How Do I Avoid Badmouthing My Company?

Beverly Flaxington is a practice management consultant. She answers questions from advisors facing human resource issues. To submit yours, email us here.

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Dear Bev,

I work for a very large organization, and recently we’ve had a few missteps in a number of areas. Nothing compliance-related, but we’ve lost some good people, changed the focus for our target market and sunset a few products our clients enjoyed investing in. My role has become “bearer of bad news” or on good days, “agent of change”. It’s hard to go into the market time after time and let clients know we are onto something new – again.

My clients trust me, my relationships are very solid, and I haven’t lost any assets with those changes. But I have a pain in my stomach every time I read a new internal missive saying something else is happening that is new and different.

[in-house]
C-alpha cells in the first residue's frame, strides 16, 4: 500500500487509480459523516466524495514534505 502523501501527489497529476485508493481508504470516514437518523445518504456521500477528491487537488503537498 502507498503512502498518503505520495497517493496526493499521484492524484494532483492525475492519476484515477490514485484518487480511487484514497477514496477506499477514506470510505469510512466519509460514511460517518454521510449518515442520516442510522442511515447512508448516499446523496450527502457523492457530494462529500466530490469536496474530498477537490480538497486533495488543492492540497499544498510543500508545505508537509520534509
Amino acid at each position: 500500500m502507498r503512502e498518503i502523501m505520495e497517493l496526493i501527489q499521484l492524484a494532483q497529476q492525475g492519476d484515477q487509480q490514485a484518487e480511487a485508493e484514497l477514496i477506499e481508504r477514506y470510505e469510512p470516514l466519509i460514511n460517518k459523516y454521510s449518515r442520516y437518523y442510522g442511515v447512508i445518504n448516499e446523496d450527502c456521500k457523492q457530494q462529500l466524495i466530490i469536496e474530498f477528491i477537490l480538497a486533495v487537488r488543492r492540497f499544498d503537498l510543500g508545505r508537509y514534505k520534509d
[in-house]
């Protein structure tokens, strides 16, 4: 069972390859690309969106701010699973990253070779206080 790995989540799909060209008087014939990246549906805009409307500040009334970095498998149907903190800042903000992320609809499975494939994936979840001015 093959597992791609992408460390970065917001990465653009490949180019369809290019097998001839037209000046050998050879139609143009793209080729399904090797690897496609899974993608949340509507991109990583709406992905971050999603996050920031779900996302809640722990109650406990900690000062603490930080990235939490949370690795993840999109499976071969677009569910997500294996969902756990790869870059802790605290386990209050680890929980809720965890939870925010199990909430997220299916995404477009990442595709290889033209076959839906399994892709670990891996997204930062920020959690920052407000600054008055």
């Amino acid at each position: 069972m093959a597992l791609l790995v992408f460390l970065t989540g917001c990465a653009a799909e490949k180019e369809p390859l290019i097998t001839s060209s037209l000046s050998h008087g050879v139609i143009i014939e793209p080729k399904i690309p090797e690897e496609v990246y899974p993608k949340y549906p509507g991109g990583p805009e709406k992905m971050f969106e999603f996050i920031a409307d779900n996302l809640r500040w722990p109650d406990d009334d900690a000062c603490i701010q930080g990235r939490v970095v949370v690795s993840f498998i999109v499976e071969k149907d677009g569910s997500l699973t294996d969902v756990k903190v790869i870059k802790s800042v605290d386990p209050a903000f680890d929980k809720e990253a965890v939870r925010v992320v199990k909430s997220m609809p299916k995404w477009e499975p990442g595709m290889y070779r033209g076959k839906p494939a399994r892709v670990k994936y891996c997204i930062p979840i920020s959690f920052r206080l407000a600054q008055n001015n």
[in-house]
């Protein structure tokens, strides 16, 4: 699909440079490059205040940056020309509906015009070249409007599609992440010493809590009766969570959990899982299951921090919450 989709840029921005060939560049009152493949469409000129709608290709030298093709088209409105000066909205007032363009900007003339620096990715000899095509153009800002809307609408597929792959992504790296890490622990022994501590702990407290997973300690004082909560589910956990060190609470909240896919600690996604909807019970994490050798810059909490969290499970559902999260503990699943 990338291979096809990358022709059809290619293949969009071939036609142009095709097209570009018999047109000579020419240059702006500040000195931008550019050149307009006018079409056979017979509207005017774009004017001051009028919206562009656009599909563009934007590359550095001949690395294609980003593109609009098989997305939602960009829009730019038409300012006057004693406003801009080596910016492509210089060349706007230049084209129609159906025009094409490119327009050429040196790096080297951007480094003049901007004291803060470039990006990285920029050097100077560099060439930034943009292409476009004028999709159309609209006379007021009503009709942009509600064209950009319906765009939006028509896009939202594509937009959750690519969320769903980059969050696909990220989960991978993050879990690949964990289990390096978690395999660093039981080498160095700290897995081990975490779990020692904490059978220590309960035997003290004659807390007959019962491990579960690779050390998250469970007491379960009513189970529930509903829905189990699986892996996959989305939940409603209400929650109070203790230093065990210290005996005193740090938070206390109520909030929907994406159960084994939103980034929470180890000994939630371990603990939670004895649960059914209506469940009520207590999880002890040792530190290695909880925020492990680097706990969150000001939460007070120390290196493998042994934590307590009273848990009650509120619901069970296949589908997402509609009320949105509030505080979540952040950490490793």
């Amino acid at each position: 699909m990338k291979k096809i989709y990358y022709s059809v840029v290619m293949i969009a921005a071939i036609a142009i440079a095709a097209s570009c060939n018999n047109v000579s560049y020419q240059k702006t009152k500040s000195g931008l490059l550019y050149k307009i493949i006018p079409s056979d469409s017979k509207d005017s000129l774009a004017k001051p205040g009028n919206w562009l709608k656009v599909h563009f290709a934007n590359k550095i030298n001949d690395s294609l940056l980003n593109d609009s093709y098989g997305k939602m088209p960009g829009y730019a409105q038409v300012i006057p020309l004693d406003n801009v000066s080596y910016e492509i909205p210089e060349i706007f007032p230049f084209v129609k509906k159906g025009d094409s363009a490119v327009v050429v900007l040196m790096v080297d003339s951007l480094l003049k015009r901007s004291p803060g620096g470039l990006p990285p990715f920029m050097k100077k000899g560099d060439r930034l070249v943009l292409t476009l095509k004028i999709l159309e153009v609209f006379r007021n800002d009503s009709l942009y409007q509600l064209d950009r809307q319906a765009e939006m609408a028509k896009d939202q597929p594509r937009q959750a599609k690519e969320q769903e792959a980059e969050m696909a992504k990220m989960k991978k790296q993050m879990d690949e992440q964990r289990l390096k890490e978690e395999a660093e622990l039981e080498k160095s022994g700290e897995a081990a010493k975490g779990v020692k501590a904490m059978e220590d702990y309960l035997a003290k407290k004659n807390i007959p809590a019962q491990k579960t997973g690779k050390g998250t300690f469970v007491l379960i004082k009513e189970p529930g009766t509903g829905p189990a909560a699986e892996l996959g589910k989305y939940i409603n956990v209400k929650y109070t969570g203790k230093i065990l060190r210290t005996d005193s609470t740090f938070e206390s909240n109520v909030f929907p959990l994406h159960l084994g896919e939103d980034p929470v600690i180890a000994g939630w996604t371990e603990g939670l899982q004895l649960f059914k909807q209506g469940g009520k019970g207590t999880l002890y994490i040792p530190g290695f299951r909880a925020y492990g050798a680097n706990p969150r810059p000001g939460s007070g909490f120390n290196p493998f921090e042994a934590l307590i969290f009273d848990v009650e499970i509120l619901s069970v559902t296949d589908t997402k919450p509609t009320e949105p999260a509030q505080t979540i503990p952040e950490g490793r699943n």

Is there a graceful way to explain to clients I’m not the person making these decisions, and that I understand the impact, without betraying my firm and aligning fully with clients? I think there is risk in both sides. I don’t want to badmouth my firm, because if they are “bad” per se, then why am I still here? And if I don’t acknowledge what’s happening and the impact on clients, they might think I am out of touch and don’t recognize these things do have a ripple effect on their lives.

I’m sure this isn’t the first you’ve heard this sort of dilemma. I am interested in how you recommend dealing with it and how others in similar situations dealt with it. I am not inclined to leave my employer for several reasons that aren’t relevant here, so that isn’t a choice point for me.